You Can't Ignore it - Managers in the 21st Century

by Hugo Lourenço

The Age of Agile in the digital economy

Genuinely believe disruptions will happen more quickly and more often.

Frequently, we see legacy businesses giants beaten by little startups. Some research conclude that innovation is an inherent casualty of an enterprise size and their age.

Technology has changed the way innovation happens in every company! The next wave of disruption is coming from Artificial Intelligence (A.I.) making good predictions cheap or for free.

Did you know that Garmin's market capital by 2007 was $16bilion and after Google maps became available, they went to the $2bilion range? It took 12 long years to regain $14bilions.

Considering Moore’s law, we will see that (A.I.) will double their presence each year, while the effective cost to access it will reduce. Technology is becoming so cheap that we can have IoT almost everywhere and gathering data so A.I. forecast will be the next wave of disruption.

Agile fosters exponential organizations/economy, such way of thinking and working makes possible new applications and allows the creation of new industries at the cost of the older ones. Small Teams, Networks, and Customers, the three laws of Agile - Steve Denning.

Team strengths are their weakest members

Technology is obviously disrupting the status-quo in business, but it’s how we use data to provide predictive needs into new products and services, that will generate new markets, not because we bought technology, it’s what you do with technology and not the fact of having more tools and processes.

Critical to understanding the forces consigning so many leaders to obliviate their appreciation for some recent disruptions.

Consider some insights about the game change:

  1.  Two kids in a garage can be building the next emergent technology
  2.  Innovation in a business model triumphs over innovation in products, and platforms triumph over business models
  3.  Adopting technology sooner don’t lead you to disruption, but those that don’t lead the disruptions become their casualties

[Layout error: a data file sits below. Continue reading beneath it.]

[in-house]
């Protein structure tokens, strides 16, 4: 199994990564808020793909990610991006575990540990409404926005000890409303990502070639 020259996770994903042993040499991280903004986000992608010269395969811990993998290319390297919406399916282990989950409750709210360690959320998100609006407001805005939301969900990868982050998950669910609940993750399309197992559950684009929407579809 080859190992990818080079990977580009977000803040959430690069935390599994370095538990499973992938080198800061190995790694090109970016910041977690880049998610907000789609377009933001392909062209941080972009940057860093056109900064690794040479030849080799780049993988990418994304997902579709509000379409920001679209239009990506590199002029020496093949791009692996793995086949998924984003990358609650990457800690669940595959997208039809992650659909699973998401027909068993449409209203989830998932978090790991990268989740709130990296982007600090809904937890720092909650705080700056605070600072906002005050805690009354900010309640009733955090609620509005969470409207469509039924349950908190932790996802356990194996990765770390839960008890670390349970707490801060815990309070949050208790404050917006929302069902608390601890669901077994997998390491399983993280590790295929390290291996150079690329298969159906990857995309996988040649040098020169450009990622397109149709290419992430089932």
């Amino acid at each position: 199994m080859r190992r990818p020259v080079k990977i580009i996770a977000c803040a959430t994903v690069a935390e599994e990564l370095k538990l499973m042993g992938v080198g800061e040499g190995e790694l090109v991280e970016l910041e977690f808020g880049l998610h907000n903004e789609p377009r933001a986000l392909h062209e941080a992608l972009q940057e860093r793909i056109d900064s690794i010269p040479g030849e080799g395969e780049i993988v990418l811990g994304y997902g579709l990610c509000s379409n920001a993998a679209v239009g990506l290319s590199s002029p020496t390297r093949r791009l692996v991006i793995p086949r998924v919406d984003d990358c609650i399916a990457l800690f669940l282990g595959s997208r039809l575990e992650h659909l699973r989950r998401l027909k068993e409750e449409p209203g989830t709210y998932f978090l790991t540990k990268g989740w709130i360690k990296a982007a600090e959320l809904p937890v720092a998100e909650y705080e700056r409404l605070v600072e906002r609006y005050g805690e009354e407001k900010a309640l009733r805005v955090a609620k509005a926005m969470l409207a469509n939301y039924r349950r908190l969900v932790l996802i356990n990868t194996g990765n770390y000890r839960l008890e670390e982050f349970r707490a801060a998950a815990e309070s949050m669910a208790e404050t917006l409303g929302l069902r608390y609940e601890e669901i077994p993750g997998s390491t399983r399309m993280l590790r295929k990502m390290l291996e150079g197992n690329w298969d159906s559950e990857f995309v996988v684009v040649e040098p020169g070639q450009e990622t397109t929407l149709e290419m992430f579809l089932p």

4.  The power has shifted from seller to buyer; build loyalty via value and innovation – or game over
  5.  Trust in individuals is more valuable than trust in organizations
  6.  Command and control will not drive innovation, better ways of working and thinking on root-cause
  7.  The collective, can solve problems – or create them, its people who make it happen
  8.  Joining a startup rather than a large, established company is no longer as risky
  9.  Innovation is a bottom-up process, not a top-down one
  10.  Trust is a fine example. Public trust in systems such as Google maps or Uber, rests on social recognition can be effective, perhaps even more effective than legacy reputation systems.

Here is a 2min assessment just for your conscientization of what you can observe in tour organization:

So, what kills innovation in large legacy companies and prevents them from generating new lines of business? 

From the book Lead and Disrupt, Stanford University’s Charles O’Reilly and Harvard Mike Tushman, the hypothesis on what makes large organizations so unable to embrace change and risk, is what they call from their observations the “Eight Deadly Sins of Stasis”:

  1. Unwillingness to listen
  2. Lack of patience
  3. Lack of distance
  4. Lack of resources (not people)
  5. Wrong people and wrong role (here are people)
  6. Lack of accountability
  7. Inappropriate culture
  8. Lack of political support

Innovation is sexy and fun. But too many legacy companies view innovation goals as pet projects rather than serious initiatives. Poisonous internal politics, inconsistently applied or unclear rules, and paralysis due to fear will block any business progress. Enabling innovation requires resources (not people), people, patience, distance, and a willingness to lead. Corporate budgets are political allocations as hotly contested as government budgets are. The Cisco example demonstrates this indirectly because so many executives were busy trying to sponsor and mentor so many different innovation efforts, all of them suffered a collective lack of political support. IT was a tragedy of the innovation commons, but that brought us Zoom!